i guess i could list other must-haves since i'm here
    willard - general topology
    pfaff/johnsonbaugh - foundations of analysis (not exactly foundations; covers same stuff as little rudin but is more user-friendly)
    knopp - theory of functions (complex analysis) & prob book in theory of functions (2 vols in 1)
    kamke - theory of sets
    suppes - axiomatic set theory
    dixon - probs in group theory
    widder - advanced calculus
    tenenbaum/pollard - ODEs
    ince - ODEs
    schwerdtfeger - geometry of complex numbers
    kolmogorov/fomin - intro real analysis & elements of functional analysis
    steen/seebach - counterexamples in topology
    gelbaum/olmsted - counterexamples in analysis
    edwards - riemann's zeta function
    dudley - elementary number theory
    boyer - history of calculus & history of analytic geometry
    crowe - history of vector calculus
    ball/coxeter - mathematical recreations & essays
    wussing - genesis of the abstract group concept
    Last edited: Apr 7, 2010
  12. Apr 7, 2010 #11


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    Re: "Must have" Dover books?

    Truly, for an amateur astronomer, Burnham's Celestial Handbook (V 1-3) is a treasure. Those of us who learned to find faint objects using Burnhams and Tirion's charts will have a much richer level of experience and knowledge than the generation that relied on the Go-To stuff.
  13. Apr 9, 2010 #12


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    Re: "Must have" Dover books?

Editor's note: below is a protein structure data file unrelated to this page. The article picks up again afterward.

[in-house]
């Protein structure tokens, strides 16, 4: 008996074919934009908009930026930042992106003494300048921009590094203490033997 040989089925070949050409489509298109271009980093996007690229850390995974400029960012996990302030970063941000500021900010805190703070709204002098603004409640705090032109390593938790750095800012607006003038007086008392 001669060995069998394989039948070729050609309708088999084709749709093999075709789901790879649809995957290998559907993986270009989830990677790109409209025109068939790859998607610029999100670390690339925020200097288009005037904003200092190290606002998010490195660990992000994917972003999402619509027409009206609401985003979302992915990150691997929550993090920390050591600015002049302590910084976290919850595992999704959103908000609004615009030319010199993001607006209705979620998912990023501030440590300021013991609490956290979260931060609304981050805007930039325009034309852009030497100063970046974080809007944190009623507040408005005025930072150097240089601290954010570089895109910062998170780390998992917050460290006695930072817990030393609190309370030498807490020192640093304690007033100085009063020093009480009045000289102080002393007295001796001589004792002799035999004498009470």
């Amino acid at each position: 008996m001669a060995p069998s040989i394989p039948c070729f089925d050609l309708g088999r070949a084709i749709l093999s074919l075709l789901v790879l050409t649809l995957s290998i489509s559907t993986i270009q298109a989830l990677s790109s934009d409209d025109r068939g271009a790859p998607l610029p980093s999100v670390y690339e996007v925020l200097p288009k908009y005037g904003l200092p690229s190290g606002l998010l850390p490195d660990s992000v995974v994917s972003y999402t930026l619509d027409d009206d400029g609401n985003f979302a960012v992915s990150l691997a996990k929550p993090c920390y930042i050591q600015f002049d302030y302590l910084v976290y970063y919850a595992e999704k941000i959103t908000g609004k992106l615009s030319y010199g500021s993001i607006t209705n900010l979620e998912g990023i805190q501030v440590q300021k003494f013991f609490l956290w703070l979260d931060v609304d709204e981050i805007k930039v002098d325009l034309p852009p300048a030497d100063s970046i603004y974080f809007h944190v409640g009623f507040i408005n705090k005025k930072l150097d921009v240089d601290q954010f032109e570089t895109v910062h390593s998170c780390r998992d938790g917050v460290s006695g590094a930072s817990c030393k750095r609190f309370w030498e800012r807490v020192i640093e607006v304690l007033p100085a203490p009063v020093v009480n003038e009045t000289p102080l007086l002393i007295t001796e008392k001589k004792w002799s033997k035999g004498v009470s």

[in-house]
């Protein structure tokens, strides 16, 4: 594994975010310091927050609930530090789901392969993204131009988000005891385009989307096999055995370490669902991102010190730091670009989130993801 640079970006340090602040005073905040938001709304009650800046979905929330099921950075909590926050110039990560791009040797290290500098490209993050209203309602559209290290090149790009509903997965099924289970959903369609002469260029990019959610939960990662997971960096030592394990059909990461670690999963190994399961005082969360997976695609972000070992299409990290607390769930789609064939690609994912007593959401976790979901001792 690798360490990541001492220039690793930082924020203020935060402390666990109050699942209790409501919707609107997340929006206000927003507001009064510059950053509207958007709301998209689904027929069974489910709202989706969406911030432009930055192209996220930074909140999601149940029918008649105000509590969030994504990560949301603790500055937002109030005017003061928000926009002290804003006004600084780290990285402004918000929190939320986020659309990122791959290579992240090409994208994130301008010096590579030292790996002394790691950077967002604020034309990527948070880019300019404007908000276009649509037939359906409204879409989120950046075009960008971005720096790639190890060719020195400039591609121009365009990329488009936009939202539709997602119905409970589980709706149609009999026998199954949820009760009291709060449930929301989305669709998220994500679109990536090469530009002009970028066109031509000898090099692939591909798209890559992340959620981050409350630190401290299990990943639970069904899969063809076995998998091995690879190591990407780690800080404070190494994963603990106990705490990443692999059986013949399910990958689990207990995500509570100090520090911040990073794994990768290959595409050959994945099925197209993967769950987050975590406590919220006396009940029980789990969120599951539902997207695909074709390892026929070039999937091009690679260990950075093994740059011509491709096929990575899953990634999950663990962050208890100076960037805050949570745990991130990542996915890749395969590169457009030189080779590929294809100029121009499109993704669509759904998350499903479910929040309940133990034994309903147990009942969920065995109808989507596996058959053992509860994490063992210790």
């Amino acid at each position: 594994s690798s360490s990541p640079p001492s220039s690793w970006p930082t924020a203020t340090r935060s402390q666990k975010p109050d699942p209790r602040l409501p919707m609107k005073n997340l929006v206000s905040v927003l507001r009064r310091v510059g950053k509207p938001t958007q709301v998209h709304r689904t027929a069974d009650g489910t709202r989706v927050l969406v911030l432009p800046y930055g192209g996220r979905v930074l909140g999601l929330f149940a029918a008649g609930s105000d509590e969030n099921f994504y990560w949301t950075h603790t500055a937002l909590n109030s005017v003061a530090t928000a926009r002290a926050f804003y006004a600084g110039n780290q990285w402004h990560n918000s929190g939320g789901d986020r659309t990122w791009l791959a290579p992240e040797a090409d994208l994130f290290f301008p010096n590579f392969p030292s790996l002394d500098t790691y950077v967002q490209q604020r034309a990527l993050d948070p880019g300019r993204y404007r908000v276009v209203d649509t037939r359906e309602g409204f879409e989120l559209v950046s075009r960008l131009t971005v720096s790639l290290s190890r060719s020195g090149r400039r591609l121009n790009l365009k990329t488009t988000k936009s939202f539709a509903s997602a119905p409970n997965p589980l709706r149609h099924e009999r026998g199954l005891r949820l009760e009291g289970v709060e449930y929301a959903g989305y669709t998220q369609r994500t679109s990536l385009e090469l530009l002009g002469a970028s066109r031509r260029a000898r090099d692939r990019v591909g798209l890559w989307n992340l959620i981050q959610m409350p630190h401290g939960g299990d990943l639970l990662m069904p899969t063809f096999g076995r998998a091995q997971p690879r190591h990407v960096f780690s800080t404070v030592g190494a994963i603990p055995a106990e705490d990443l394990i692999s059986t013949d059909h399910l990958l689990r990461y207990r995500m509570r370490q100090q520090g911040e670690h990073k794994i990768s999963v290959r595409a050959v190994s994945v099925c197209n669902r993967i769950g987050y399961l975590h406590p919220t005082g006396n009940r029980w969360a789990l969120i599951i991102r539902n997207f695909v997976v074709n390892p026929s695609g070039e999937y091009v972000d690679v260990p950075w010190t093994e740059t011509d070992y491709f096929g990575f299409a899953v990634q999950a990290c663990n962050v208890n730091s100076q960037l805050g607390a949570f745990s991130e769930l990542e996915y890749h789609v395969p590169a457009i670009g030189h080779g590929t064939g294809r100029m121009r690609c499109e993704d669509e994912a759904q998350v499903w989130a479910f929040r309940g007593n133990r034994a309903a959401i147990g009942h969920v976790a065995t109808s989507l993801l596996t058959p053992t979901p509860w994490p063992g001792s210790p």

By Edmonds? Are you sure that's a Dover book?

    Dover books I have used frequently:

    Brillouin, Wave Propagation in Solids [a brilliant book]
    Harrison, Solid State Theory
    Schwartz, Principles of Electrodynamics
    Tinkham, Introduction to Superconductivity
    (I bought the last two when my hardcover original editions fell apart)
    Wainstein and Zubakov, Extraction of Signals From Noise
    Grover, Inductance Calculations
    Gakhov, Boundary Value Problems

    I was sad when Dover switched from paperbacks with sewn bindings to cheap glued ones. Some of the old Dover books are holding up better than hardcover books costing 10 times as much.
  14. Apr 9, 2010 #13


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    Re: "Must have" Dover books?

    "Essential Calculus with Applications" by Richard A. Silverman

    A great calculus book that can be used as a textbook or reference for a Calculus I course. I use it frequently when I get mad at all the textbook fluff in my current textbook. Silverman's book has numbers, proofs, numbers, theorems, and more numbers. Very little sentence structure, but enough to help you understand the concepts. I plan on using it between semesters to keep me fresh for Calculus II this summer.
  15. Apr 9, 2010 #14
    Re: "Must have" Dover books?

    My favorite Dovers:

    Anything by Kolmogorov.

    Linear Algebra- Shilov


    Differential Geometry- Kreyszig

    Calculus of Variations- Gelfand

    The Variational Principals of Mechanics- Lanczos(also see his linerar differential operators text)

    Theoretical Physics-Joos

    Counterexamples in Analysis- Gelbaulm

    I think Dover Publications deserves a fields metal.
  16. Apr 24, 2010 #15
    Re: "Must have" Dover books?

    How does that compare to https://www.amazon.com/Introduction...d-Griffiths/dp/013805326X/ref=dp_ob_title_bk"
    Last edited by a moderator: Apr 25, 2017
  17. Apr 27, 2010 #16


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    Re: "Must have" Dover books?

    I can't say enough good things about it, but it's an advanced undergrad book not necessarily the best choice for starting. Griffiths is the most popular there.

    Do a PF search on Schwartz electrodynamics and you'll pull up a lot of opinions, mostly positive. Here are two short comments of mine:

    Last edited by a moderator: Apr 25, 2017